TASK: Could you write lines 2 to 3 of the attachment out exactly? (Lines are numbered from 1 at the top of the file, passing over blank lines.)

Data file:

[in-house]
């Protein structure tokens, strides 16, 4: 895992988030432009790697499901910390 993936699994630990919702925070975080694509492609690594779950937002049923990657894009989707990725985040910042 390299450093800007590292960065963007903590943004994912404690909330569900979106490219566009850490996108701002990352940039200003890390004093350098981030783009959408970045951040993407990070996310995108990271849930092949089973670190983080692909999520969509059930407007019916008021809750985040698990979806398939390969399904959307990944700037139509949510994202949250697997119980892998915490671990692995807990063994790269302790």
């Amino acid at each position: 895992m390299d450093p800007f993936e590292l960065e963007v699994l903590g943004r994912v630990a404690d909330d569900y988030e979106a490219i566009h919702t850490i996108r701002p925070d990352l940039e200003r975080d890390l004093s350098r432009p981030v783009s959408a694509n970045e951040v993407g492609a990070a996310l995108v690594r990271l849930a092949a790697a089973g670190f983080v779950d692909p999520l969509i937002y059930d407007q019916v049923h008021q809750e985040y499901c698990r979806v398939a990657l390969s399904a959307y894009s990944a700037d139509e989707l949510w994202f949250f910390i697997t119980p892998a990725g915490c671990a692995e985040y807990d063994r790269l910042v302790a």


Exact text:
């Protein structure tokens, strides 16, 4: 895992988030432009790697499901910390 993936699994630990919702925070975080694509492609690594779950937002049923990657894009989707990725985040910042 390299450093800007590292960065963007903590943004994912404690909330569900979106490219566009850490996108701002990352940039200003890390004093350098981030783009959408970045951040993407990070996310995108990271849930092949089973670190983080692909999520969509059930407007019916008021809750985040698990979806398939390969399904959307990944700037139509949510994202949250697997119980892998915490671990692995807990063994790269302790």
């Amino acid at each position: 895992m390299d450093p800007f993936e590292l960065e963007v699994l903590g943004r994912v630990a404690d909330d569900y988030e979106a490219i566009h919702t850490i996108r701002p925070d990352l940039e200003r975080d890390l004093s350098r432009p981030v783009s959408a694509n970045e951040v993407g492609a990070a996310l995108v690594r990271l849930a092949a790697a089973g670190f983080v779950d692909p999520l969509i937002y059930d407007q019916v049923h008021q809750e985040y499901c698990r979806v398939a990657l390969s399904a959307y894009s990944a700037d139509e989707l949510w994202f949250f910390i697997t119980p892998a990725g915490c671990a692995e985040y807990d063994r790269l910042v302790a």